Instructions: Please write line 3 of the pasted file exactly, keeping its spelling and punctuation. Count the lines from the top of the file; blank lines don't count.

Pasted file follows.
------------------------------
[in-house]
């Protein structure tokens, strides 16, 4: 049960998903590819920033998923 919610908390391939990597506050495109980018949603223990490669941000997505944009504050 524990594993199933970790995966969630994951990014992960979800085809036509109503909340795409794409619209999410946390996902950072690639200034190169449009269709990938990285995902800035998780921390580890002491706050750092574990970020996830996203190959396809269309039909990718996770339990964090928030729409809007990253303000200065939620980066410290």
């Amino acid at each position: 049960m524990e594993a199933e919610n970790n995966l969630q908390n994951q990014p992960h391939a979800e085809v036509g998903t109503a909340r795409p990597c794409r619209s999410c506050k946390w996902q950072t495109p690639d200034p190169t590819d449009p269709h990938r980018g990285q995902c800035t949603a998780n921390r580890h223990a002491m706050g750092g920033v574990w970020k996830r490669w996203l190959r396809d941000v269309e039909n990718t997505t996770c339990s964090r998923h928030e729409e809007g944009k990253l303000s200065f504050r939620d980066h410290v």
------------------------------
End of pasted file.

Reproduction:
């Amino acid at each position: 049960m524990e594993a199933e919610n970790n995966l969630q908390n994951q990014p992960h391939a979800e085809v036509g998903t109503a909340r795409p990597c794409r619209s999410c506050k946390w996902q950072t495109p690639d200034p190169t590819d449009p269709h990938r980018g990285q995902c800035t949603a998780n921390r580890h223990a002491m706050g750092g920033v574990w970020k996830r490669w996203l190959r396809d941000v269309e039909n990718t997505t996770c339990s964090r998923h928030e729409e809007g944009k990253l303000s200065f504050r939620d980066h410290v």